Getting it: That's what USC players Leonard Williams and Cody Kessler were able to do: Come here and have fun with it. They seem to know what they've got and what they can do and don't care if people don't exactly seem to get it as they count the numbers on the roster and the turnover at the top, not the talent or the determination.

Not that way for everybody: You could see it maybe more with UCLA than with anyone. There are serious expectations now. A sense of how it's time to step up to the hype. From Jim Mora to Brett Hundley, it's not as easy to have that underdog, under-the-radar fun just trying to claw your way back when everybody is pcking you. The questions are different now. You're no longer the challengers, but not the champions either. You've got the limelight . . . but do you deserve it? And what would the deal be if Hundley hadn't signed on with Rick Neuheisel four years ago -- or decided to hang around for this one? "It'd be a different feeling," Mora said. Indeed.

Bruins back? But as many long-term questions as there might be for a UCLA program that took advantage of USC's NCAA sanctions, scholarship limitations and unstable coaching the past couple of seasons with Mora providing just the right attitude of toughness, pride and pugnacity, how does this work long-term? No answer for that at a moment like this. This is a snapshot. And it's all a work in progress as USC returns to an equal footing footbal-numbers wise the next couple of years. How the Bruins handle that post-Hundley, post-NCAA under Mora is to be determined as Mora himself wisely said, avoiding the trap of talking about whose town LA is right now. Give him this: He's smart enough to sidestep that one. "It belongs to both of us," he said, and he has all sorts of respect for Sark. So far, so good. No overstep from Westwood.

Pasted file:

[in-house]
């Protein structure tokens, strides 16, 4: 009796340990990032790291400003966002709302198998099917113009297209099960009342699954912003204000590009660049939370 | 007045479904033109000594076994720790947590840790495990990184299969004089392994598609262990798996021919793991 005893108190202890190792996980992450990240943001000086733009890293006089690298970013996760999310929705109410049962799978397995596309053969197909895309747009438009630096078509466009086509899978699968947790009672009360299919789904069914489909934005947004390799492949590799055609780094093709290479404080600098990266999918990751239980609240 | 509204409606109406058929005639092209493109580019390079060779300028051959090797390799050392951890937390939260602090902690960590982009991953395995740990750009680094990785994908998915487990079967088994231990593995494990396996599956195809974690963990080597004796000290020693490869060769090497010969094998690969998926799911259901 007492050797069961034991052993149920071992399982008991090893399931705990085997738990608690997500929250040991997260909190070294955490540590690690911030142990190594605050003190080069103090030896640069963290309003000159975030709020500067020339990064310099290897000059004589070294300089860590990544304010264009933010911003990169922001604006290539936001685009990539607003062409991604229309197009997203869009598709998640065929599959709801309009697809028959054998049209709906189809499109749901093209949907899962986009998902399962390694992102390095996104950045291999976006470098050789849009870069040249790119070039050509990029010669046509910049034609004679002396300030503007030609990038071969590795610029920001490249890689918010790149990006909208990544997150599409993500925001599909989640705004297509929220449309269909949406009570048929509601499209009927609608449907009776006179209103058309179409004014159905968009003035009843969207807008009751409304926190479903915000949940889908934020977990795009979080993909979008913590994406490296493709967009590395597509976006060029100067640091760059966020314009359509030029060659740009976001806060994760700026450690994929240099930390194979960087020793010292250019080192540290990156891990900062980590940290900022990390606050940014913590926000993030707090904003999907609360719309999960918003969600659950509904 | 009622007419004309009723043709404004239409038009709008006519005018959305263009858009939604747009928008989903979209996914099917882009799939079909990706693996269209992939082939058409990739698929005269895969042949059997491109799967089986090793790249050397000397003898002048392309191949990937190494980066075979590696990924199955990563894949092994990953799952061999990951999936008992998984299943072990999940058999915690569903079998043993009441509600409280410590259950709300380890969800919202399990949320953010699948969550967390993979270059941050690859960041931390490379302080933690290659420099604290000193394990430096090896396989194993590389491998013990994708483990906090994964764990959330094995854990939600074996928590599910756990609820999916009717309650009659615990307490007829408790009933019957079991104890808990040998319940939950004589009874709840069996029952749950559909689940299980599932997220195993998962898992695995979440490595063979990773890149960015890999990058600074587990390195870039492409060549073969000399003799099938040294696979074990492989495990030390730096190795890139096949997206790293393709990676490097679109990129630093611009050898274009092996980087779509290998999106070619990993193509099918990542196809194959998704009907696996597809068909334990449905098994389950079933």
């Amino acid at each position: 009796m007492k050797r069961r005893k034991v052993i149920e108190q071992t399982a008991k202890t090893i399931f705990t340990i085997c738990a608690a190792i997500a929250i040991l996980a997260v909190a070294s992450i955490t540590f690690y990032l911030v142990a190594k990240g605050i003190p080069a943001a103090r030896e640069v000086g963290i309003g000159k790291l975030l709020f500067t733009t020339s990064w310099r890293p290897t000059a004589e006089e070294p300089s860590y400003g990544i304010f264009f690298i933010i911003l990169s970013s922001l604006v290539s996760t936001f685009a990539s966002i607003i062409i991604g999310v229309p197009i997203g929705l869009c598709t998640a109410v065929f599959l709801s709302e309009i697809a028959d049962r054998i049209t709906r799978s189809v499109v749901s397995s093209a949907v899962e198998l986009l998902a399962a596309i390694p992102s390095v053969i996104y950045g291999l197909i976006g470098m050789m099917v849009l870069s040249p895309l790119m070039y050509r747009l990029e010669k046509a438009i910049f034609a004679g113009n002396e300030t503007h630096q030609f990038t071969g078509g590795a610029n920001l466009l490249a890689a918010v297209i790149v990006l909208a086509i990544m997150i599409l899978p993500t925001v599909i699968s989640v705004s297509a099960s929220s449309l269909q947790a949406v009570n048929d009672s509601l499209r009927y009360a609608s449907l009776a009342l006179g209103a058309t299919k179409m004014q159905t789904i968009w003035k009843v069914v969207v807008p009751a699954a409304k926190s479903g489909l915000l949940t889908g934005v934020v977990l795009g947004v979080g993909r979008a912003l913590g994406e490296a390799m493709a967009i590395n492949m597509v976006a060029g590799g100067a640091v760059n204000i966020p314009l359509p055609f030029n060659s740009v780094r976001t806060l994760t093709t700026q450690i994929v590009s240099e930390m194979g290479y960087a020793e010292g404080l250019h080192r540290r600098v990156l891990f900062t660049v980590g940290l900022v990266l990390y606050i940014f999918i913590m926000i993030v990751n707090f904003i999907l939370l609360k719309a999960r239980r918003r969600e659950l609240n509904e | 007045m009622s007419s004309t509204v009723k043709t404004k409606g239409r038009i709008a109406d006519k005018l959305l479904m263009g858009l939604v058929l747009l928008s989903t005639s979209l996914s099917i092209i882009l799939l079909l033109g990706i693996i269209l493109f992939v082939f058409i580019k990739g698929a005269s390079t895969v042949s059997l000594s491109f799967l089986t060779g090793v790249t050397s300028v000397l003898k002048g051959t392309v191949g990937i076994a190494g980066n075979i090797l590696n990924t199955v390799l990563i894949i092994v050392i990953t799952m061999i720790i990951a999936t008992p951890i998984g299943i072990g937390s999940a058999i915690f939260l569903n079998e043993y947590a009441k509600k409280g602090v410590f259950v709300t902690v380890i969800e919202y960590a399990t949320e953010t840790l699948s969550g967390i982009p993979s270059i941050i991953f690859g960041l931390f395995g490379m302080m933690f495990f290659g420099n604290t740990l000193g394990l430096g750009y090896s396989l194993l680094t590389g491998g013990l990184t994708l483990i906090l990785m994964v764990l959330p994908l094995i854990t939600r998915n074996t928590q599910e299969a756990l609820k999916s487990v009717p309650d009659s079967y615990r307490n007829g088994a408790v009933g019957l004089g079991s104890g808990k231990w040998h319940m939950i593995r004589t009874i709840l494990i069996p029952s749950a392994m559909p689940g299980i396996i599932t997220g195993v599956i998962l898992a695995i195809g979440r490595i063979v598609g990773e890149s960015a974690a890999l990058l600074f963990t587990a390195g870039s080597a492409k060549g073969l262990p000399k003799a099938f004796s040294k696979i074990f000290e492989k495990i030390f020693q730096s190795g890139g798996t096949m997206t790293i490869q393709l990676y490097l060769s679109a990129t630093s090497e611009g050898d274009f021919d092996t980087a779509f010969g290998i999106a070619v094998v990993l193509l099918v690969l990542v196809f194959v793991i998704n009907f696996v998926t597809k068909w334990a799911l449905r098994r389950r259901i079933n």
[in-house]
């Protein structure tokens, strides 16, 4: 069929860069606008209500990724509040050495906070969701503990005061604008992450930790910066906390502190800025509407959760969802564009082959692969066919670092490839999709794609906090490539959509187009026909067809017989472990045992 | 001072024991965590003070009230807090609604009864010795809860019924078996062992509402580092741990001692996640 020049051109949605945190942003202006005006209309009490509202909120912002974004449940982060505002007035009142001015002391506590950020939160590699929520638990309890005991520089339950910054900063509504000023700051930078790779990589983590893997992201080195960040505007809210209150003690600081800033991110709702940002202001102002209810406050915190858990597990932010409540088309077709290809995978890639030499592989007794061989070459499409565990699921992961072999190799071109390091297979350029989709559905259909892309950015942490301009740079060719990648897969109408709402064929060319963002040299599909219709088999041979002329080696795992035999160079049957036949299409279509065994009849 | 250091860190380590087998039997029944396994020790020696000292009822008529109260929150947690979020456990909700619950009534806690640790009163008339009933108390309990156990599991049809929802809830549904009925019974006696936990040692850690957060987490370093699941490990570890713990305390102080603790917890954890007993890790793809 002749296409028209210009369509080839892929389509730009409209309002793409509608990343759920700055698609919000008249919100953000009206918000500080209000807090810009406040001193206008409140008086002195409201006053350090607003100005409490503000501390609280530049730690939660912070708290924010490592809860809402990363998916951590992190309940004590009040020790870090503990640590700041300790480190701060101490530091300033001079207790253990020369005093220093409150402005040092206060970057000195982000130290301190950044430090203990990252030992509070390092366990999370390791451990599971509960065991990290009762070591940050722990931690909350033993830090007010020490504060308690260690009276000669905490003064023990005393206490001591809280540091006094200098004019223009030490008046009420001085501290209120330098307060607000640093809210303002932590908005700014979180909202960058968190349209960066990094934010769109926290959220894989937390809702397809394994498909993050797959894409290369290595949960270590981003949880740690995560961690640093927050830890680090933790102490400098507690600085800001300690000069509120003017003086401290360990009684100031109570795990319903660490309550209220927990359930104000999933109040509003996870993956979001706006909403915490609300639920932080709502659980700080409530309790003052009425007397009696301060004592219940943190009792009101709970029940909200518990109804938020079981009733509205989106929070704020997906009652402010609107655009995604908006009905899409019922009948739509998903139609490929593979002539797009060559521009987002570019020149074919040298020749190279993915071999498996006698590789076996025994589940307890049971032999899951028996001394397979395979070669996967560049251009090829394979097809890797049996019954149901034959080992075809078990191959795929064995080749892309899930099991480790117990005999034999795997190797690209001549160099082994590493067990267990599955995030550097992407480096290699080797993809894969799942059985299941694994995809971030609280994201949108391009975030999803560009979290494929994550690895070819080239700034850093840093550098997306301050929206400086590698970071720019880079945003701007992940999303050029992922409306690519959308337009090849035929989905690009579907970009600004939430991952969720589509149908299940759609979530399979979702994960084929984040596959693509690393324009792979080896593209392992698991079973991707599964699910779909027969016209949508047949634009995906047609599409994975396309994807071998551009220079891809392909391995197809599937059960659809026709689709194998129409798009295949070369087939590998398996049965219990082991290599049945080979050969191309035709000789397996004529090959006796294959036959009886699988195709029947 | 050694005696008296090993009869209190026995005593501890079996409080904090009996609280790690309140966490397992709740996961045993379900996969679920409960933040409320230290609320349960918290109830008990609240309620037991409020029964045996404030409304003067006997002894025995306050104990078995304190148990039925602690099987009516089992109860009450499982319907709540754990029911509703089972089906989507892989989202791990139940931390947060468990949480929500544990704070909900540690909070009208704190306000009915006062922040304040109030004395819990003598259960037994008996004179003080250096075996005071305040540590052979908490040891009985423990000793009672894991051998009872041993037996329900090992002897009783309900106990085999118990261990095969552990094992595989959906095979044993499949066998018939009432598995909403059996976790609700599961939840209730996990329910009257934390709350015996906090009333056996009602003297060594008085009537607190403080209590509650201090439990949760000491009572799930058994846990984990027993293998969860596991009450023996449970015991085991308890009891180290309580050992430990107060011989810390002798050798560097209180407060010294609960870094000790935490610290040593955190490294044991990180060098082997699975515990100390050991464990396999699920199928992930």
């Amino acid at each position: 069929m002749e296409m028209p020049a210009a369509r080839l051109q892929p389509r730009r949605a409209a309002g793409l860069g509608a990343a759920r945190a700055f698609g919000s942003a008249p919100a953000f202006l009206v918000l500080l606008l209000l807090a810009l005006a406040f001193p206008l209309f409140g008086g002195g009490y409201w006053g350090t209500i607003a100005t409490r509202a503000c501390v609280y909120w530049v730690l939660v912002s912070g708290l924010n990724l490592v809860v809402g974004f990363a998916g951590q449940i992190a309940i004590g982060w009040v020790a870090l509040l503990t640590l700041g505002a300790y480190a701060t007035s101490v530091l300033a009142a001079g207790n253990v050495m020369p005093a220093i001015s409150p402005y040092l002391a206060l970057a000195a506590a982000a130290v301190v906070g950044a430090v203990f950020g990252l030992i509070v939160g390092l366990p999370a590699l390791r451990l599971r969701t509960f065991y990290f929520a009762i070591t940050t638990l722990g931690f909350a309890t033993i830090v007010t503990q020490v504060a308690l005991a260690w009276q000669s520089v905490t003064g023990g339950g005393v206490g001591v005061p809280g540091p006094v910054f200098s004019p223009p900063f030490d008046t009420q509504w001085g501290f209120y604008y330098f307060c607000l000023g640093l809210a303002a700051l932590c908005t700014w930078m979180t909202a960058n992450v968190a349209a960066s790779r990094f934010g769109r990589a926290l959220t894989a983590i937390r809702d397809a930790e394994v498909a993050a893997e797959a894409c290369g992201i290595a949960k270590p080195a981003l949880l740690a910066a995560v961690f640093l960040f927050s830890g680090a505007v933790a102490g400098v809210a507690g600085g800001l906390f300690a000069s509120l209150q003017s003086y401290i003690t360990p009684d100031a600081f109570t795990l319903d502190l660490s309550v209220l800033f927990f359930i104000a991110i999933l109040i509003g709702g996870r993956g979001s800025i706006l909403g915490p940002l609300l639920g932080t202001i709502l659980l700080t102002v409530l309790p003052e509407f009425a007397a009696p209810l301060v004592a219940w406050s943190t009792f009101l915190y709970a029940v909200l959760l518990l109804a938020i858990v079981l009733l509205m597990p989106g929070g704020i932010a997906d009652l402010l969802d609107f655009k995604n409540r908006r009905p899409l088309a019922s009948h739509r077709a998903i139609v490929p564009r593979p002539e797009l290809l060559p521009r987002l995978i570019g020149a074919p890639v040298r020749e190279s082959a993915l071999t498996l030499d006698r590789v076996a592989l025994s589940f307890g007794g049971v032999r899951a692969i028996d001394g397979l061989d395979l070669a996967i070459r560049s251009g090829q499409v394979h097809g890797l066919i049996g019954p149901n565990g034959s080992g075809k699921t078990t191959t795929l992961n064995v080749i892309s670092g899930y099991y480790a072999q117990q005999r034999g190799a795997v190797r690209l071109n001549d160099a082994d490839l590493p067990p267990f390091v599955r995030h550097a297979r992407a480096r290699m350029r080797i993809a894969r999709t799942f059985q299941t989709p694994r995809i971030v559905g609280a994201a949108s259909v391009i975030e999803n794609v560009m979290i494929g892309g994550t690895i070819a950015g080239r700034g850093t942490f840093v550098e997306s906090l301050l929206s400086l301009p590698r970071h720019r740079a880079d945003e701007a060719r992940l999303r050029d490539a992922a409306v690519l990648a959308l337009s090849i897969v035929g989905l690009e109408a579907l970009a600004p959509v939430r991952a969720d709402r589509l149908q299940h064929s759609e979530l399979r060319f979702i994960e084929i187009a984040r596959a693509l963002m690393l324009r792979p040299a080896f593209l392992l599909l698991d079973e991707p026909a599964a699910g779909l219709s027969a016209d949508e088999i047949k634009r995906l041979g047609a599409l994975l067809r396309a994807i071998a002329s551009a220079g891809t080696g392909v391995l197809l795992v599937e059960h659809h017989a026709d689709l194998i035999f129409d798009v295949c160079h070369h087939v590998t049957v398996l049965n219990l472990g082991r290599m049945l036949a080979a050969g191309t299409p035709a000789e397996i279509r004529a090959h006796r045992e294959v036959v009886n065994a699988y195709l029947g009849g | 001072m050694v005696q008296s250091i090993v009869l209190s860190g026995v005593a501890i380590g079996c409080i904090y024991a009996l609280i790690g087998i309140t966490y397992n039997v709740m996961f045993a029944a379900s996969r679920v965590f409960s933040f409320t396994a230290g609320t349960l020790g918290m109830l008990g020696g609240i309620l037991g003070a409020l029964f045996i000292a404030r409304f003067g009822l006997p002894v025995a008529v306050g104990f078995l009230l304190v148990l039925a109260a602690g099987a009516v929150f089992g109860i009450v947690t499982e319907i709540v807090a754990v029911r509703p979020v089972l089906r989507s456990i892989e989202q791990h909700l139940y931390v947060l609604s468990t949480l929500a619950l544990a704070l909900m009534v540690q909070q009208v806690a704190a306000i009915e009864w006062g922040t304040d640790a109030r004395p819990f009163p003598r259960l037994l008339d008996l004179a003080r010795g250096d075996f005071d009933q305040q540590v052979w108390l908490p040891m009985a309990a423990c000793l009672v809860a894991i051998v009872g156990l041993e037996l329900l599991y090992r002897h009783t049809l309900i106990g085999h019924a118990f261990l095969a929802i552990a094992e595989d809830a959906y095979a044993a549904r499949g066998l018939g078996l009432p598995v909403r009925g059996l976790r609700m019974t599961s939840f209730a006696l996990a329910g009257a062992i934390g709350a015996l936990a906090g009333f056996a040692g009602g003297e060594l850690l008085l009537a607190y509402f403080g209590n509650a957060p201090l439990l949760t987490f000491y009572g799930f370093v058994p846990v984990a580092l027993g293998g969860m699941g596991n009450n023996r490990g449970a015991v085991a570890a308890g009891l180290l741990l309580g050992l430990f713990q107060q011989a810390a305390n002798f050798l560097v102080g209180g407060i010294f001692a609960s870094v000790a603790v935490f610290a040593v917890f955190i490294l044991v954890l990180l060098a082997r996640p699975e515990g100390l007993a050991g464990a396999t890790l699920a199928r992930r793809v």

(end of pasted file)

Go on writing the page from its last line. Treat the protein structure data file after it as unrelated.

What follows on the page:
Petersen in LA: He's a little more relaxed surrounded by the media crowd than maybe he was at Boise, but when Chris Petersen started talking about battling Seattle traffic and comparing it to what he saw in LA, it certainly seems that Washington was the right step-up for the guy from Boise. USC might have been a step too far for the tightly-wound Petersen.

Hard to figure: If there's one person in the Pac-12 who's tough to get a fix on, it could be Oregon's Helfrich. His predecessor Chip Kelly was right out there. Helfrich isn't. Quiet and careful with his words, he's almost the antithesis of everything else the Ducks' program shouts -- from the Brazilian wood flooring and Italian leather in the football facilities to the endless uniform and helmet combinations, Helfrich seems almost out of place here.

Bottom 2 looking back, looking up: The common bond you notice about the hoped-for bounce back from Colorado coach Mike MacIntyre and Cal's Sonny Dykes is their fondness for and memory of just how it worked back at San Jose State and Louisiana Tech, respectively, that got them to their Pac-12 jobs. But of course, they're no longer in either of those places. And the improving Pac-12 programs are not making it any easier on them to fight their way out of the basement.